Following news that two labor activists went missing and another was arrested after investigating a Chinese company that produces Ivanka Trump shoes, numerous organizations have called for the president’s daughter to address the situation. “Ivanka’s brand should immediately cease its work with this supplier, and the Trump administration should reverse its current course and confront China on its human rights abuses,” Adrienne Watson, a spokeswoman for the Democratic National Committee, said in a Wednesday statement. “For years, Ivanka Trump has ignored public reports of awful labor conditions at a factory that makes her shoes. Now, she must decide whether she can ignore the Chinese government’s apparent attempt to silence an investigation into those worker abuses.”
Indeed, this isn’t the first time the Ivanka Trump brand has been embroiled in a labor scandal. In April, an inspection by the Fair Labor Association found that workers in a Chinese knitting factory that makes clothing for the brand were being underpaid, receiving just $62 weekly for up to 60 hours of work, or a little more than a dollar per hour. All together, the factory was found to be in violation of two dozen international labor standards.
Tuesday’s incident is even more complex, given that an arrest was made and two men reman missing. At the time, the three activists were working with China Labor Watch, a New York-based nonprofit, to investigate factories owned by the Huajian Group in southern China. Two of the investigators, Hua Haifeng and Li Zhao, were working undercover at a shoe factory in Dongguan, while the third investigator, Su Heng, was working at another factory in Ganzhou. Together, the activists and China Labor Watch were planning to release a report next month accusing the factories of underpaying their workers and forcing them to work excessive overtime.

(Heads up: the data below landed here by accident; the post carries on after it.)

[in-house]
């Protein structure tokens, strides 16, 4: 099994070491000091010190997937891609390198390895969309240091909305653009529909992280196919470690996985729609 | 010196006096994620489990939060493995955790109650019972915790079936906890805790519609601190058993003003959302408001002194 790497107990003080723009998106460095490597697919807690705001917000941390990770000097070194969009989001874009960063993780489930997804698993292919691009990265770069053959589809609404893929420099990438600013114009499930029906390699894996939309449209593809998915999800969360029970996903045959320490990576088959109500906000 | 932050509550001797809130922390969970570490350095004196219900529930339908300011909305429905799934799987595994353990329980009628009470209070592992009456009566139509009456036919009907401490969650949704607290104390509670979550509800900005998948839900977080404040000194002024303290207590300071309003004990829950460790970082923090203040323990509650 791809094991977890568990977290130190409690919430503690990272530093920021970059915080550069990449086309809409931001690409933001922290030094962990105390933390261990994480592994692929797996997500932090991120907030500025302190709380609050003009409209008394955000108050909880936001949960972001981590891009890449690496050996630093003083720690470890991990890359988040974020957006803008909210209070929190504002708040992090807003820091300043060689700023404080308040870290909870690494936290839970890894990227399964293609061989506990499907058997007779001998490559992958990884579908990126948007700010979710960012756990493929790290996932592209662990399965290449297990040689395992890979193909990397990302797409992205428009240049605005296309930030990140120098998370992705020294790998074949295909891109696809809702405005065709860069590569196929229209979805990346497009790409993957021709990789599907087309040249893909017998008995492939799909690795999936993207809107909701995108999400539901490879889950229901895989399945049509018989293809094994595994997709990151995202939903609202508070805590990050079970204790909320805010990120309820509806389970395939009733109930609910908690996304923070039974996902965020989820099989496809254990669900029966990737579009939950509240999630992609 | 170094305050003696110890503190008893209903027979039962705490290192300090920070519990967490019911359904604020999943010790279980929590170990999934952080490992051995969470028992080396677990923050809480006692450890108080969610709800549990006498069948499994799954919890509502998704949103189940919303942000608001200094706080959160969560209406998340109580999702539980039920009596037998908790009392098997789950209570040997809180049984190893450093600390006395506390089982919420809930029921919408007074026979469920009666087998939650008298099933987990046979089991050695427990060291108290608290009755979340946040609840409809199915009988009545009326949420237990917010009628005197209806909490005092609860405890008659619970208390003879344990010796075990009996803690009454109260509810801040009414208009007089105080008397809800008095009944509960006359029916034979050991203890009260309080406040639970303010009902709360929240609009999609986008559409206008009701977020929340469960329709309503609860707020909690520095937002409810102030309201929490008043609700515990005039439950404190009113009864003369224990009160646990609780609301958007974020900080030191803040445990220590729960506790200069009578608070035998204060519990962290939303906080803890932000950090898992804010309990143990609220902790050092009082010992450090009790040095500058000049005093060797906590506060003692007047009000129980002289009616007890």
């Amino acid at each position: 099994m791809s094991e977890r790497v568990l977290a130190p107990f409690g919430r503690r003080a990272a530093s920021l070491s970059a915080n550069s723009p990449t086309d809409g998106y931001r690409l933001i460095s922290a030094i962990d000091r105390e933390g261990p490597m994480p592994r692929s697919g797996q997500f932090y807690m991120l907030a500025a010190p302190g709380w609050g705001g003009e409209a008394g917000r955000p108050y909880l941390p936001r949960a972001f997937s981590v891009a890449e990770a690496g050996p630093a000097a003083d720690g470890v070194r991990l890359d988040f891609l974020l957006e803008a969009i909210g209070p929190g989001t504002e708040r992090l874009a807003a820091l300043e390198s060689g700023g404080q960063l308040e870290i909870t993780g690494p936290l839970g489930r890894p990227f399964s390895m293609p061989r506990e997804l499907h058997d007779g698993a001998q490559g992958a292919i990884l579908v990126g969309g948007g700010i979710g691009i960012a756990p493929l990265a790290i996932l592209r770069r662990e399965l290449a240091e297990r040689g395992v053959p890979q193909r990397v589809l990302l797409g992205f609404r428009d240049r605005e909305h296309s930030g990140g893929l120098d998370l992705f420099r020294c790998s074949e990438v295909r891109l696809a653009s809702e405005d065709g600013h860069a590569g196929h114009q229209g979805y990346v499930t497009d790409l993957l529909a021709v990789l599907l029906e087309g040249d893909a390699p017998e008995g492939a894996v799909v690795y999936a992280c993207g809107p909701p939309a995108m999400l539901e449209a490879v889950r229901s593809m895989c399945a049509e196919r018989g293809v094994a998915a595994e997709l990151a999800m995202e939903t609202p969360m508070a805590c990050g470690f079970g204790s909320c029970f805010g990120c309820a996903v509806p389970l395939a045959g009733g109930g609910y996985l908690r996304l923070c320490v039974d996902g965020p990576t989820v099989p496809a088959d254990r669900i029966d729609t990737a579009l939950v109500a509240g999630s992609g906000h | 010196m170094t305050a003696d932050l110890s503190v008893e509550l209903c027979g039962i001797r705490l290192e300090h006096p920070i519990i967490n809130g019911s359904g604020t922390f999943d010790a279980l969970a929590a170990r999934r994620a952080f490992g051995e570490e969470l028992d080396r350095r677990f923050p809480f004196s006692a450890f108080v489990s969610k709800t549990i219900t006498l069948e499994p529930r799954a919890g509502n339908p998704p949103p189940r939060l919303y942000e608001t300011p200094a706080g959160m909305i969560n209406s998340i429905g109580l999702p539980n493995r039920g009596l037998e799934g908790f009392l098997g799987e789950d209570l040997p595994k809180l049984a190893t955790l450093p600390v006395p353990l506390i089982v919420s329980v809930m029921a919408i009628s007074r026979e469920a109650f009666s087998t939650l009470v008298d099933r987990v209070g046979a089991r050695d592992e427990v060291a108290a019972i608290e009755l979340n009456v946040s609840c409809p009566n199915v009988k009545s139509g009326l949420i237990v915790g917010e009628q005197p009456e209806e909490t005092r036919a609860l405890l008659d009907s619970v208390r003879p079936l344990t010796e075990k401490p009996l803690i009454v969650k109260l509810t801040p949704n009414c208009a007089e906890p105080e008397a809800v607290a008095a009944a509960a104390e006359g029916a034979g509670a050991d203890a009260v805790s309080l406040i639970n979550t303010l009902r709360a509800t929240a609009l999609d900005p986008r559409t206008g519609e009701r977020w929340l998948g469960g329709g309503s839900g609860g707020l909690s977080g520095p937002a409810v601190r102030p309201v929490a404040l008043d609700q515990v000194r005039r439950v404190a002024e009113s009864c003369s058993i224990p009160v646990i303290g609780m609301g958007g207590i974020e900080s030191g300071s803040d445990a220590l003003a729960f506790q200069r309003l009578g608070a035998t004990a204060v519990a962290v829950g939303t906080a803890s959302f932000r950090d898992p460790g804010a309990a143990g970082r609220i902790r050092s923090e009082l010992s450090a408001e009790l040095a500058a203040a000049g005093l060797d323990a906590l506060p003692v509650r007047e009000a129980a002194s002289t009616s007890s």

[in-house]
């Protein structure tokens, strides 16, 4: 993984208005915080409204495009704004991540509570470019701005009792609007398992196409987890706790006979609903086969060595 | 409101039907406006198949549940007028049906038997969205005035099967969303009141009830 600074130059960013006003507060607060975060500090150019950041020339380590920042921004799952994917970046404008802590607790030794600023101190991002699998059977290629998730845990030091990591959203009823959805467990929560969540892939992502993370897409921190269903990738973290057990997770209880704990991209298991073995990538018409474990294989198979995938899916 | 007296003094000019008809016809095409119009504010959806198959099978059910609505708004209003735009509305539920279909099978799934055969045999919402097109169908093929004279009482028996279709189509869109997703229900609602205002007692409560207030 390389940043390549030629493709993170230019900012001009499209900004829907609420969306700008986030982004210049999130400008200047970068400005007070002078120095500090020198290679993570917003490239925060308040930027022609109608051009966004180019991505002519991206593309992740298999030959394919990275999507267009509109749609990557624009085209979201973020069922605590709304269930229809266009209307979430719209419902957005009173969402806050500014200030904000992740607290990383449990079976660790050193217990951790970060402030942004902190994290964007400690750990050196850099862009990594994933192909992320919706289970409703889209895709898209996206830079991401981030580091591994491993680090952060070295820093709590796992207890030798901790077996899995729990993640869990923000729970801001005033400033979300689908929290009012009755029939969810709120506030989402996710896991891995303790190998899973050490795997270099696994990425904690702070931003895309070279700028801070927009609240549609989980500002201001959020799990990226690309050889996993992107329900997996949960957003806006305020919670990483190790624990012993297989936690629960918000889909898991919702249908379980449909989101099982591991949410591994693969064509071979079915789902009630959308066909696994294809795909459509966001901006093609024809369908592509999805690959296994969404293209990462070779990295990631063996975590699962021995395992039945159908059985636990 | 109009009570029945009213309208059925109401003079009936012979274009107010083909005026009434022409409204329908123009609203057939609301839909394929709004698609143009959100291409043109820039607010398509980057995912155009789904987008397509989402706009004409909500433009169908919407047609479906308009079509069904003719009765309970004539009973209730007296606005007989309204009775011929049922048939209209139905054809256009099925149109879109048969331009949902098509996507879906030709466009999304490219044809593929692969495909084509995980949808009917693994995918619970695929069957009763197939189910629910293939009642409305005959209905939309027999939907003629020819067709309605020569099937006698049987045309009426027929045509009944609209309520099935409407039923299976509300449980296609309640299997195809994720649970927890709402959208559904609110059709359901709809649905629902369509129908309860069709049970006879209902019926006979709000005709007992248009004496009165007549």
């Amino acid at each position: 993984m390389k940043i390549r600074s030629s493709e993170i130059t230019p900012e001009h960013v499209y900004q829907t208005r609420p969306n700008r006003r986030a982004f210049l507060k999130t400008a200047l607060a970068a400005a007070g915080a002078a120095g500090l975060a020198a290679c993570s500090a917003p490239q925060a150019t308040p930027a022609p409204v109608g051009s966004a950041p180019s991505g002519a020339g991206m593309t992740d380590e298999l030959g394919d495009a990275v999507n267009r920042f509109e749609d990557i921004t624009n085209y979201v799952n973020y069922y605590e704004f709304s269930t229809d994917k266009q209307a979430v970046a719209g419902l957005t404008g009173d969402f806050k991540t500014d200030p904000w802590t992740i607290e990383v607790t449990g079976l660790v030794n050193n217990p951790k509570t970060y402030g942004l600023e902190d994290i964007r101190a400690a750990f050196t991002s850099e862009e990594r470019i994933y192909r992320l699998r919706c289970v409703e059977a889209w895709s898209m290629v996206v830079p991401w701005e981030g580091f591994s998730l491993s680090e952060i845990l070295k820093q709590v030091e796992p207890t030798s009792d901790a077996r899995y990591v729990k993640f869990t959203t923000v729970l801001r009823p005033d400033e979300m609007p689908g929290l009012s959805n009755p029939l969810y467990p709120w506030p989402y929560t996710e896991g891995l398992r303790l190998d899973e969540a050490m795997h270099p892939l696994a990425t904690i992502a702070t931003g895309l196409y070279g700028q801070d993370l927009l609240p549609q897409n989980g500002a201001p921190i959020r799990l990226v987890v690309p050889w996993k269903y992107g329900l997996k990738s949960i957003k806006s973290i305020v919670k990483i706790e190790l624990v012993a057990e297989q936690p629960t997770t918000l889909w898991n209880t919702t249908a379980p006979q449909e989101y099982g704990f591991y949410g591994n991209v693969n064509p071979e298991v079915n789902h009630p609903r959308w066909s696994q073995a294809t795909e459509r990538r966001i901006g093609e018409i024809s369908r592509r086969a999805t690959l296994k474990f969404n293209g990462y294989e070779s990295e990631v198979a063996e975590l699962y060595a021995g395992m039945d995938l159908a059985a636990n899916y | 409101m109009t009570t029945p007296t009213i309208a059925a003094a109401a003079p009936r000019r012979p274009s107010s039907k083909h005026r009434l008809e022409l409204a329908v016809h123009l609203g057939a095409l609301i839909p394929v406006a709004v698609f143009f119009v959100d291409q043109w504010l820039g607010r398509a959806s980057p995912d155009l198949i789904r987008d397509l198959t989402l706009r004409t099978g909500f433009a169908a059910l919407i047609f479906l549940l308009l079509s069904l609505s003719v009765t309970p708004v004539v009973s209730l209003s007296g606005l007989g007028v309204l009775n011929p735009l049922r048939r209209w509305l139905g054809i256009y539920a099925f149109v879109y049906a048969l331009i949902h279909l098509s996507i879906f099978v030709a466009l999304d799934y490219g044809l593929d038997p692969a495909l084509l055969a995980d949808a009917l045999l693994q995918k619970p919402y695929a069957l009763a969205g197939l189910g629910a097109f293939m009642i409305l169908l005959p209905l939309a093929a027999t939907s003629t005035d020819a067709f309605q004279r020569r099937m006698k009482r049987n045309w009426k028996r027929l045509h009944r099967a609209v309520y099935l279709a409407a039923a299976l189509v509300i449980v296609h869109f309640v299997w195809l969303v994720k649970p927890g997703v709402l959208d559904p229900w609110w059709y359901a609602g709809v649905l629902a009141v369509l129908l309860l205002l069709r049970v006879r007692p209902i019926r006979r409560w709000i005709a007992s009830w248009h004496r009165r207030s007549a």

Both Hua and Li were informed weeks earlier that they were suspected of criminal activity and would not be allowed to cross the border into Hong Kong. Hua was arrested on Tuesday on charges of illegal surveillance while investigating a vocational school in Jiangxi. The AP reported that his wife received a call from the police Tuesday afternoon, telling her that she would be unable to see, speak with, or receive money from her husband, and that she did not need to know the details concerning his arrest.
While China Labor Watch has lost touch with the two missing men, the organization’s executive director, Li Qiang, suspects they are either being held by the factory or the police. On Tuesday, Li told Reuters the arrests were a first for his organization. In his 17 years of activism, he said, no member of China Labor Watch had ever been arrested on suspicion of criminal charges. The organization has since appealed to President Trump, Ivanka, and her brand “to advocate and press for the release” of their activists. Under China’s president Xi Jinping, it is not uncommon for labor activists to be detained or harassed.
Comments from both the Chinese and U.S. government on Wednesday offered little additional insight. White House spokeswoman Hope Hicks said questions regarding the matter should be directed to Ivanka Trump’s brand, which has declined to comment. At a Wednesday news briefing, Hua Chunying, a spokeswoman for the Chinese Foreign Ministry, said China had no information about the arrests. “We haven’t heard about this. We don’t know where you got your information,” Chunying said, adding that NGOs were welcome to conduct an investigation of their own. Still, Chunying said, they should “observe Chinese laws and regulations and don’t engage in any illegal actions or behavior.”
According to Vox, Ivanka Trump’s brand previously received a letter from China Labor Watch informing the company of the alleged labor abuses. The president of the brand, Abigail Klem, did not respond to the allegations, other than to say the company requires manufacturers to “comply with all applicable laws and to maintain acceptable working conditions.” On Wednesday, the East Asia Director of Amnesty International, Nicholas Bequelin, questioned the Trump family’s connection to Chinese businesses. “The eagerness of members of the [Trump] family to do business in China while airbrushing very troubling human rights and labor rights records of the country is troubling,” Bequelin told the AP. He also wondered whether business interests outweighed consideration of the United States’s role “in promoting human rights, labor rights, and democracy.”